Software provides a useful tool, but foundational knowledge is still required to develop schedules that balance efficiency and service.
As mass transit management looks to future industry innovations in technology, there is a cautionary narrative associated with the scheduling knowledge base. The decades of innovation and progress in computerized scheduling, automated runcutting and rostering has created a growing loss of the in-depth knowledge and understanding of these processes by the schedulers. There is a growing knowledge gap as it relates to the importance of scheduling and runcutting to the financial, operational and labor relations health of public transportation. This gap will continue to grow if the industry focus remains on believing that scheduling software packages are the knowledge base and not the tool they were intended to be. The software is designed to augment, not replace, the required understanding and knowledge of the scheduler.
Anyone who understands the operation of a transit agency and the role of scheduling recognizes that it is the driving force behind the schedule, runcut and roster. The larger question is what level of understanding management should have regarding these key functions, their impacts (financial and managerial health in particular) and the essential support required to achieve the agencies’ goals. Schedulers are not a commodity easily found on the open market, and if one is available, understanding their level of expertise is often subjective. In other words, you might hire someone who cannot optimize your schedules while ensuring the needs of the agency and customer are met.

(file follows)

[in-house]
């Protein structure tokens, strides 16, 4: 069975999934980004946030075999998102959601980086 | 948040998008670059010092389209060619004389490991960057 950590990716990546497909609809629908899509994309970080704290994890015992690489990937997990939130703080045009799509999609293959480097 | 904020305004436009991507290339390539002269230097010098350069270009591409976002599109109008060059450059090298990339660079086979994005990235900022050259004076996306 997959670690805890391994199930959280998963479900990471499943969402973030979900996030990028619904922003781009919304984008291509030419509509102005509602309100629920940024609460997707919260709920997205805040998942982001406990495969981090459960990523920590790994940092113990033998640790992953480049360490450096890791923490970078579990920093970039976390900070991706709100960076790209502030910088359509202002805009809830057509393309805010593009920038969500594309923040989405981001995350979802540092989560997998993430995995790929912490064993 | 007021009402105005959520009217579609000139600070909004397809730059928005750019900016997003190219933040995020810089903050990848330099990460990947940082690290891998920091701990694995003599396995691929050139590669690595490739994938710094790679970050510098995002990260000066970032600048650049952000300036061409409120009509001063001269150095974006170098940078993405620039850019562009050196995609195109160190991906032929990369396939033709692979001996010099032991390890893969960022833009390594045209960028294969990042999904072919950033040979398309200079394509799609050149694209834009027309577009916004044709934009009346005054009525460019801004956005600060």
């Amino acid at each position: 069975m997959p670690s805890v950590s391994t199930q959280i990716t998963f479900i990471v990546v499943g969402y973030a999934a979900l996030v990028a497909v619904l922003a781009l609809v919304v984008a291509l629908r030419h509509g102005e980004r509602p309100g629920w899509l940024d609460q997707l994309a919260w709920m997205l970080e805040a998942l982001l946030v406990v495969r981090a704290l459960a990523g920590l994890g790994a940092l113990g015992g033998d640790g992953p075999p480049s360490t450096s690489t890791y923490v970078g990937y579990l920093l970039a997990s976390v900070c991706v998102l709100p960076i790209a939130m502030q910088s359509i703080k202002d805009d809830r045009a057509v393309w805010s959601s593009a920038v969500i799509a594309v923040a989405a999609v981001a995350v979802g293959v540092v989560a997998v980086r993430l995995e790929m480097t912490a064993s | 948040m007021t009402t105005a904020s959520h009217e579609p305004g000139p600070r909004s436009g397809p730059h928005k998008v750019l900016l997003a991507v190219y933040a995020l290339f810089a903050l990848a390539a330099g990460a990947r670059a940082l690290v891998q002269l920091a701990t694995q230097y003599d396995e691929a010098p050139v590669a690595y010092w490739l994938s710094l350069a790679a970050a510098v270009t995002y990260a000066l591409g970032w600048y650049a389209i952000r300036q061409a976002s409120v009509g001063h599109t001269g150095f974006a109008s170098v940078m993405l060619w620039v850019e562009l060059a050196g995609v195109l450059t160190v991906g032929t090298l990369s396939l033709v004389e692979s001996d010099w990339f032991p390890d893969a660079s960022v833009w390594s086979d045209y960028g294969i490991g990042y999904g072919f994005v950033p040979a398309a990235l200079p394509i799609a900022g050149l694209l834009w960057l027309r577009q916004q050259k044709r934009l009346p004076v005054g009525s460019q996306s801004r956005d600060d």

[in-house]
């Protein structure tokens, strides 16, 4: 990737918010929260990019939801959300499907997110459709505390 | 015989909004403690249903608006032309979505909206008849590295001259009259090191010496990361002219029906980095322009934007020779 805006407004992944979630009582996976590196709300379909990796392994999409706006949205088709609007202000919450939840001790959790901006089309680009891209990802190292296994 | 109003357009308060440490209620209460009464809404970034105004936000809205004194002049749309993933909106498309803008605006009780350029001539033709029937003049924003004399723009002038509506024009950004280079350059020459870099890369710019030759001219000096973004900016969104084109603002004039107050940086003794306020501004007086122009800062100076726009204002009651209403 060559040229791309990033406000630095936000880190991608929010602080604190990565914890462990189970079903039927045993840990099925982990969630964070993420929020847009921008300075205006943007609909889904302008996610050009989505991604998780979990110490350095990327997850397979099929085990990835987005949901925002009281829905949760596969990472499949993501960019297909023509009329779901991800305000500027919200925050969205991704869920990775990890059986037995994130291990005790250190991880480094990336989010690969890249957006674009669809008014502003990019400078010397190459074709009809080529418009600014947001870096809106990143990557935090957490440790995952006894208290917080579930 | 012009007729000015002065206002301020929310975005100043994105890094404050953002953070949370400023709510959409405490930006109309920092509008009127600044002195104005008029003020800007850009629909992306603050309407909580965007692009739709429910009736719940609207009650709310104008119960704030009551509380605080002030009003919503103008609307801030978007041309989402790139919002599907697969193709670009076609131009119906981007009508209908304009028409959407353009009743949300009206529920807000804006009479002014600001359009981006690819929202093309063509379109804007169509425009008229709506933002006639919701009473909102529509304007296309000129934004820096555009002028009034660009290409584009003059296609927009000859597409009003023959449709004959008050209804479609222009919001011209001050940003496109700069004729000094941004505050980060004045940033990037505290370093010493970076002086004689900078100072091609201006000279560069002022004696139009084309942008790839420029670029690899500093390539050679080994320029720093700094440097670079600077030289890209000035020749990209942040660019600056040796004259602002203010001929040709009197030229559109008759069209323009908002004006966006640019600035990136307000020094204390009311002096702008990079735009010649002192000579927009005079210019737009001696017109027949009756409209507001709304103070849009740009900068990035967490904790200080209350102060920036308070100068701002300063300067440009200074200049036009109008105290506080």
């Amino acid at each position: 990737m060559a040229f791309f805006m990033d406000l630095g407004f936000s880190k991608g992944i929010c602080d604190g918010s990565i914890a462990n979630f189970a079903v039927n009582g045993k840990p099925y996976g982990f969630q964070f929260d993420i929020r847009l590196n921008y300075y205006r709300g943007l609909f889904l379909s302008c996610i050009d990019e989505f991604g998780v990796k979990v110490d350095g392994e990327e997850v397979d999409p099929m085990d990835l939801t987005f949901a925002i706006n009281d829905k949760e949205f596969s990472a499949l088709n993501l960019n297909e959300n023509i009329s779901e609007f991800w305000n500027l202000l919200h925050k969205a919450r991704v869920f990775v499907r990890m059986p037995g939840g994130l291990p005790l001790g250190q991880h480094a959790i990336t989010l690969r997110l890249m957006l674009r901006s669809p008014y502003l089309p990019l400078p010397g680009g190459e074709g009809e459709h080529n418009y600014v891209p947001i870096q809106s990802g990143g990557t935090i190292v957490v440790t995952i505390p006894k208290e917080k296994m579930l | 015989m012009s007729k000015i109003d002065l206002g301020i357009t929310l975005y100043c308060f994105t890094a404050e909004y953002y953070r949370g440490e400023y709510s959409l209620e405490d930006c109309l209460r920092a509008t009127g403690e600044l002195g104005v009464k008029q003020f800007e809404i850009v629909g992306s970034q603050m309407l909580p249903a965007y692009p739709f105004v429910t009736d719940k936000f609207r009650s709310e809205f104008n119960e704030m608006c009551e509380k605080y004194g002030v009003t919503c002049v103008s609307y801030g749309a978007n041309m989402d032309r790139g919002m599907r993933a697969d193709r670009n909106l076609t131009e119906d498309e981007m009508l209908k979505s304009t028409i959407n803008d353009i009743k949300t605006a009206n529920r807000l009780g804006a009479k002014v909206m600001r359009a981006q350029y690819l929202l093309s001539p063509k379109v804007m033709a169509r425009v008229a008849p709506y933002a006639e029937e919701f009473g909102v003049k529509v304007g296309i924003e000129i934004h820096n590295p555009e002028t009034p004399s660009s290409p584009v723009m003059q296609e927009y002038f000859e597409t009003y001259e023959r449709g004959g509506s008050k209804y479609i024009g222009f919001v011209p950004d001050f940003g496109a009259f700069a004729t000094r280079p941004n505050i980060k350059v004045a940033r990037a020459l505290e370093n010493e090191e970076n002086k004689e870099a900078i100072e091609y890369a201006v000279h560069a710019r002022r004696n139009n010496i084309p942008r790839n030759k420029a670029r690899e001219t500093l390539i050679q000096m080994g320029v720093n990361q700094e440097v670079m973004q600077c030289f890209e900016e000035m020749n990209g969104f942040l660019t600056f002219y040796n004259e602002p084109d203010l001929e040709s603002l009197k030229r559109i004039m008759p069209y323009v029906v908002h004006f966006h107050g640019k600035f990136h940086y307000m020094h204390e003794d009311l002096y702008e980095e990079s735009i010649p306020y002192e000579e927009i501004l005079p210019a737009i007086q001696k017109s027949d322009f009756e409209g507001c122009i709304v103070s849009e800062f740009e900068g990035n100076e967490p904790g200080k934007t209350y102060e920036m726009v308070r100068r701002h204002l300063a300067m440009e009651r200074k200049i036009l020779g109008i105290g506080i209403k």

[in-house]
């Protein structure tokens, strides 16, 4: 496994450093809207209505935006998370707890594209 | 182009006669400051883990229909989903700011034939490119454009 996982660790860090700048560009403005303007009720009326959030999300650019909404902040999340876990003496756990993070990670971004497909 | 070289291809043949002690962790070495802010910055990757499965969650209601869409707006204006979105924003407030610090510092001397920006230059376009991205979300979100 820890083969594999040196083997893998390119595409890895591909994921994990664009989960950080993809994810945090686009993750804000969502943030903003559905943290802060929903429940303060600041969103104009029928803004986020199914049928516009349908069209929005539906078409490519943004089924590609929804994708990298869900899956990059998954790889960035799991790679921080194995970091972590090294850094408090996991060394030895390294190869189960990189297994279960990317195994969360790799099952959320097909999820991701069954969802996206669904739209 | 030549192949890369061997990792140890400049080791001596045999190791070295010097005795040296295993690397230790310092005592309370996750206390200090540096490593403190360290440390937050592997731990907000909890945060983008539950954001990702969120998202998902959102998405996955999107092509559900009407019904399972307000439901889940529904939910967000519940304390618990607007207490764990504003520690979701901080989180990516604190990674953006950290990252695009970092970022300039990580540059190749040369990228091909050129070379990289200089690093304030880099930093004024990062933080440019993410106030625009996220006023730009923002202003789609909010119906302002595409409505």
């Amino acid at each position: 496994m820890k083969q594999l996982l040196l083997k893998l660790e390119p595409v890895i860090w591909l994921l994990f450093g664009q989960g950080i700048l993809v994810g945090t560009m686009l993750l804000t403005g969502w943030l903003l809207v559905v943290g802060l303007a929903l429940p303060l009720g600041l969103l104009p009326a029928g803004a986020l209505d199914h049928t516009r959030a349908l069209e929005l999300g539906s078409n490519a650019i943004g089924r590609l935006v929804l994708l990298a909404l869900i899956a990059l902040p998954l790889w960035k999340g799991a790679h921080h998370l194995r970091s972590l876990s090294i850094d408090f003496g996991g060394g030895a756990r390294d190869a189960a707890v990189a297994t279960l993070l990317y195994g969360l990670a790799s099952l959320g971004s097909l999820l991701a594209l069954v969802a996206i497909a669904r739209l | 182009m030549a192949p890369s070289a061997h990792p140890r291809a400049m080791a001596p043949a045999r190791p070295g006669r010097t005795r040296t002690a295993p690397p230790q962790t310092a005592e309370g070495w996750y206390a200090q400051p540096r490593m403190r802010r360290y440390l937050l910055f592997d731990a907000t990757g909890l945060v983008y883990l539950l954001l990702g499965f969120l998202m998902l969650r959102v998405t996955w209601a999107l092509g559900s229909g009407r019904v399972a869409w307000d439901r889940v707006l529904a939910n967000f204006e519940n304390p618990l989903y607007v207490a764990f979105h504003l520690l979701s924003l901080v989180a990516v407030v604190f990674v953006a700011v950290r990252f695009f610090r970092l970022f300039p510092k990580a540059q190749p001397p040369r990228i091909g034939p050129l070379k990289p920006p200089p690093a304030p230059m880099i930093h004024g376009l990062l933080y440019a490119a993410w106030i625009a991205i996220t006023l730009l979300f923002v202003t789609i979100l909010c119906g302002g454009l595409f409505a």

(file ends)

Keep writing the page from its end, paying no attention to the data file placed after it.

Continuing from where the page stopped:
The industry should recruit and thoroughly train appropriate staff in the knowledge base for the scheduler position. It is important that the scheduler has a complete understanding concerning the challenges of the agency and all facets of the operation. The addition of in-person traffic checks for service observations (along with analyzing APC data), observation time in the field and meet and greets with all staff to adequately understand the needs of the entire agency will provide valuable insight that can only be obtained with firsthand experience.